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7 Top Misconceptions On Assisted Living Homes

Overcome The Fear Of Assisted Living Facilities

Assisted Living Homes in Colorado SpringsA challenging part of life is the concern of the unknown. This worry surely is true for making a choice to move oneself or a partner or family member into an assisted living home. A lot of people do not really understand what life in an assisted living home is like.  Instead, they depend upon pre-conceived ideas (even more like stigmas) that have been created over time. Ending up being comfortable with a community, staff, and its occupants may assist seniors adapt to their brand-new way of living. Anxiety is typically overcome as the occupant assimilates into their new everyday living routine. Once within their new home, residents can discover happiness that surpasses what they have experienced in years.

Below are a few common misunderstandings associated with assisted living.

1. I will lose my independence! As a matter of fact, most assisted living residents realize that they’re experiencing much more freedom than when they were living in their homes. Upon relocating into an assisted living home, day-to-day tasks are a distant memory. You can forget about housework, doing the bills, and even cooking.  In instances where one was housebound or at the grace of a spouse or family member to go anywhere, they can now go where and when they want using the homes transportation.  Lastly, if they have been taken care of at home by a spouse, or family member, that care will be taken care of by the staff of the assisted living facility.

2. I don’t want to live with sick people. The typical person that lives in an assisted living home is generally a senior that has endured a decline in their overall health and wellness. This can be prompted by an injury, a medical condition, or simply just due to aging. They may experience challenges to do certain day-to-day activities such as showering or dressing, or they are not as sharp mentally as they used to be. Nevertheless, most of the residents are not ill or bedridden.

3. I will lose privacy.  Not only the person that is entering the assisted living facility but their family members have concerns about their personal privacy within a communal living environment.   Assisted living facilities are created to provide the utmost personal privacy for residents while providing a cozy and friendly social environment. Most assisted living communities have large dining-rooms, as well as big family rooms for socializing and doing group activities.  However, residents that need solitude can simply find it within the privacy of their own room.  A number of assisted living homes accommodate 2 people per room, while some offer private single rooms.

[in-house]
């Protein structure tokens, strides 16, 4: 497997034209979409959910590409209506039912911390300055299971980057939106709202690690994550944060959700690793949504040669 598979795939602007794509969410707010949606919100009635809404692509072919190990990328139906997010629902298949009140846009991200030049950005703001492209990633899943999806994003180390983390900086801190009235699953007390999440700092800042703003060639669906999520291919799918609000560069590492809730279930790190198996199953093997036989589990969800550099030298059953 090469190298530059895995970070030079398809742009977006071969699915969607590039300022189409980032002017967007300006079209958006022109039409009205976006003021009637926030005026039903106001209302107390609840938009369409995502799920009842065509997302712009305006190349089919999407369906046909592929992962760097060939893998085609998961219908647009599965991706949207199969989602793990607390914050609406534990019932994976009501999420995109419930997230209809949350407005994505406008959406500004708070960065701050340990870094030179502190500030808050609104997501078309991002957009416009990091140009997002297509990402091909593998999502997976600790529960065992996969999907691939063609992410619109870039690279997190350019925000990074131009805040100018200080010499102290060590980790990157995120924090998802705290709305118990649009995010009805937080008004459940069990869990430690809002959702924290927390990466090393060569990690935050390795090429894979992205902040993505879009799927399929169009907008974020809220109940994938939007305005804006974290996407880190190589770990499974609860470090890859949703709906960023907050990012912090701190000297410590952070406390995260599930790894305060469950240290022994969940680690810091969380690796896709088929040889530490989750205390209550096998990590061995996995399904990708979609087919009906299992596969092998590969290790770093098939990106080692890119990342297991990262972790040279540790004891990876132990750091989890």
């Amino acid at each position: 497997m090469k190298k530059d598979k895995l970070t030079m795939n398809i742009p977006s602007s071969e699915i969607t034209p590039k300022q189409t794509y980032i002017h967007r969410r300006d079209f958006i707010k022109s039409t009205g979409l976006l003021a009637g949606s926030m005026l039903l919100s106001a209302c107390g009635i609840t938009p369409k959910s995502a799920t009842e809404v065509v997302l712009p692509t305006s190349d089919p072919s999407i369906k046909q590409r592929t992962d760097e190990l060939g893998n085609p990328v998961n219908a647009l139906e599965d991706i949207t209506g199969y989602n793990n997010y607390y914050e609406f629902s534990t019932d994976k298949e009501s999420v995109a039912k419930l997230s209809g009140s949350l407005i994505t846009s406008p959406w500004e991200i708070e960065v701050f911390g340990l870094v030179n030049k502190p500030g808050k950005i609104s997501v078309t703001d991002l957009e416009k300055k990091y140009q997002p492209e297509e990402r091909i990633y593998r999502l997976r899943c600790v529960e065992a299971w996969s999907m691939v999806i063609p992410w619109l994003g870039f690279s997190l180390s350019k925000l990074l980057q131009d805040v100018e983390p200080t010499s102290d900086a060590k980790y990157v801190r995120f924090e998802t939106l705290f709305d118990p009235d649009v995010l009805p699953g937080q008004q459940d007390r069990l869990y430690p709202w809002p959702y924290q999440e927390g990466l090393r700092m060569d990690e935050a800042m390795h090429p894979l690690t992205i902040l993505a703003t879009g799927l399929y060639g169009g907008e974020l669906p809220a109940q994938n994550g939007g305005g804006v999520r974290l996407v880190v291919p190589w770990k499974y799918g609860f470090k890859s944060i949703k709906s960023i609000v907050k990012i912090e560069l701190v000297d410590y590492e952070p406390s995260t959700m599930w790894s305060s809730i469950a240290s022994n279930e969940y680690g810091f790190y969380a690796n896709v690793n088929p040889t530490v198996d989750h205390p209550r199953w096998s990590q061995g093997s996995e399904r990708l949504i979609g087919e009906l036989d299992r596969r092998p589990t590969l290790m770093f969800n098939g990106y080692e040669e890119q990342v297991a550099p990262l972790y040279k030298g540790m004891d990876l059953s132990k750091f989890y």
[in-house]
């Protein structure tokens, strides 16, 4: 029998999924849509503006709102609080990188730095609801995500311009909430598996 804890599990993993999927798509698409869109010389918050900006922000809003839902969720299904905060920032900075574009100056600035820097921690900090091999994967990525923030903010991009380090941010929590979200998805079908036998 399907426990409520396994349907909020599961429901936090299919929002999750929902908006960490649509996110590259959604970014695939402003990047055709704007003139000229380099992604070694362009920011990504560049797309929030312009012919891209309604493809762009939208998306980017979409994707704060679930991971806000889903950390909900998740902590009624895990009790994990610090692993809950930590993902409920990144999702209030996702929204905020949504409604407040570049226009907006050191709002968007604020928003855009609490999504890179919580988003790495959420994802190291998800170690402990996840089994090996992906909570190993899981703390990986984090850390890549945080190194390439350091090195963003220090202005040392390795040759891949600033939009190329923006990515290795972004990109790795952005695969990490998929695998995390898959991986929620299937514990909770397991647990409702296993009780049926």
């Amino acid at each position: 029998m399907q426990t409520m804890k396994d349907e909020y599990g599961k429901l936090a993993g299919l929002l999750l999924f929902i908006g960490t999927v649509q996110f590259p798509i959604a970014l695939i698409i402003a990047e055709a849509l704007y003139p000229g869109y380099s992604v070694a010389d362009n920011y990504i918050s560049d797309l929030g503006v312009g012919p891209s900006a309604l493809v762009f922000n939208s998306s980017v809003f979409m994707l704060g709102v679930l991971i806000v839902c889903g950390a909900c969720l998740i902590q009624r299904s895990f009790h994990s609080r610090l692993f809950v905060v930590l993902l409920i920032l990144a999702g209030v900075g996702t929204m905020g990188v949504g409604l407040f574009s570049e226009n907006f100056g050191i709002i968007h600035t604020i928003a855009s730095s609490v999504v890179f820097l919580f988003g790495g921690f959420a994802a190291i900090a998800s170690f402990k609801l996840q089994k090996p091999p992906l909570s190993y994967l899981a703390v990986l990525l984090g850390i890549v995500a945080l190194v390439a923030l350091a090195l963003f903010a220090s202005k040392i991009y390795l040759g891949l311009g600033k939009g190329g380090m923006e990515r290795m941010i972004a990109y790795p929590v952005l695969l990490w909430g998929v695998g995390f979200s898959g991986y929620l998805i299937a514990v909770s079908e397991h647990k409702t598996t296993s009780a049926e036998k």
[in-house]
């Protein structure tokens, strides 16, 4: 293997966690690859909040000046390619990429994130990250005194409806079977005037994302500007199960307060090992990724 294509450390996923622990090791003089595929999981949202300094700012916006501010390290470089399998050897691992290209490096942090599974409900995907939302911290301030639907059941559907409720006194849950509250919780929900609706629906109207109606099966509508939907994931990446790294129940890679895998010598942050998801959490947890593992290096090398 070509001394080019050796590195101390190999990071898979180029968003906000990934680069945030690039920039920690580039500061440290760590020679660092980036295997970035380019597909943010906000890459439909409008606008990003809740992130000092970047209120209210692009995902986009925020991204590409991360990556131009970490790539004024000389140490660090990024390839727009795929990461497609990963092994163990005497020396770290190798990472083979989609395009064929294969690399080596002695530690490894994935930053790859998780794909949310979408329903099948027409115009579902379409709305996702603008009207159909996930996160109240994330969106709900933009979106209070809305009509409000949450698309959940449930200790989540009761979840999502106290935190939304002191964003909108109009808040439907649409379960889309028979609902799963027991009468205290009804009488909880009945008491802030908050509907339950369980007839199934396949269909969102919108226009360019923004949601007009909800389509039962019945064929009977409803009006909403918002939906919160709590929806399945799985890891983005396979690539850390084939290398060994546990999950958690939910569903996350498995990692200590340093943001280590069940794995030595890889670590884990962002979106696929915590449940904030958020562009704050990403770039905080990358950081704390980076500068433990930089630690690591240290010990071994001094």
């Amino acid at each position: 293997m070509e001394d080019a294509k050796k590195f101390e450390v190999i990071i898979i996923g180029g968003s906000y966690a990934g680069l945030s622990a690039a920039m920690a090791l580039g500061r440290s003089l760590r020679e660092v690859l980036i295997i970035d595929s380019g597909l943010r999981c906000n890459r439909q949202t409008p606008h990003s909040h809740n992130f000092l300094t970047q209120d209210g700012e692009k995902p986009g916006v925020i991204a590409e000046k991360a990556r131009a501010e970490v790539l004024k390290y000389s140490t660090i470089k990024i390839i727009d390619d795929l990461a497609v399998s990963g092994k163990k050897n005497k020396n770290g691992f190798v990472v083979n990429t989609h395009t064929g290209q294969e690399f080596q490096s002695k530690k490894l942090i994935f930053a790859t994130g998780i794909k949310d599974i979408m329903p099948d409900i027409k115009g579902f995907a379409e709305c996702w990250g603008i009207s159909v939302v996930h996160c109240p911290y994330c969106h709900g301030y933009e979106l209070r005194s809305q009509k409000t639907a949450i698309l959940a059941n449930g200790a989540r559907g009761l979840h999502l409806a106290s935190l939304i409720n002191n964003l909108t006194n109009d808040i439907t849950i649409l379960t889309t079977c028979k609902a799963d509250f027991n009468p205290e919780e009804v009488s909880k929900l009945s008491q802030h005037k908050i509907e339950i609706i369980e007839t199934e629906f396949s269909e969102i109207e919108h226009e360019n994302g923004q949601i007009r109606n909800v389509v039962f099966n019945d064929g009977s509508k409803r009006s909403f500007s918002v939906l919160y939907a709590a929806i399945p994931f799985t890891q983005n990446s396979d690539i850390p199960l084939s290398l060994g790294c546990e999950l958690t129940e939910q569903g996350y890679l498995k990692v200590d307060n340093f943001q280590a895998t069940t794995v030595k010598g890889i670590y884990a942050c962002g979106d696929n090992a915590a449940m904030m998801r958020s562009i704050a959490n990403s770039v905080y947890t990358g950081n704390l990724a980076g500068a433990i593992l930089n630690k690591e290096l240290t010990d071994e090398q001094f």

4. I don’t like to have to do activities. Activities are always voluntary and no one is forced to do anything they do not want to do. Many people discover that when they don’t want to do an activity, they just like being around other people and socializing.

5. It is so much money. Assisted living facilities are available in numerous price ranges and can vary in cost from $2,500 to $7,000 per month or more, depending on the location, care requirements and size of the facility.  What most people don’t realize is that it actually costs a lot of money every month to keep up a personal residence. If you think about merely the main costs associated with living in your own home: real estate tax, repairs, groceries, along with the utilities, one can quickly recognize that an assisted living home may have a similar cost or sometimes cost less than remaining in one’s house.

6. The food will be bad.  There can be a huge difference in food and meals from facility to facility.  It is vital to be informed and educated in order to find the best fit for you or your family member’s appetite or diet needs.   Prior to making a final decision on the facility, you should visit the location at mealtime, try the food and see the interaction of the residents and staff.

7. I’ll never see my family or friends again. This is certainly a preconception from the past. Almost all assisted living facilities have an open door plan that allows guest visitation anytime unlike their nursing home predecessors. An assisted living facility is “home” for the resident and should be treated thus. Family and friends may visit at any time and can typically stay as long as they want.   In fact, family and friends will frequently be encouraged to take part in the offered monthly activities.  A number of facilities even allow residents to arrange for transport to visit their friends and families.

We hope that you will look past several of these misconceptions of the past and also see assisted living with an open mind. We are positive that you will be happy you did.


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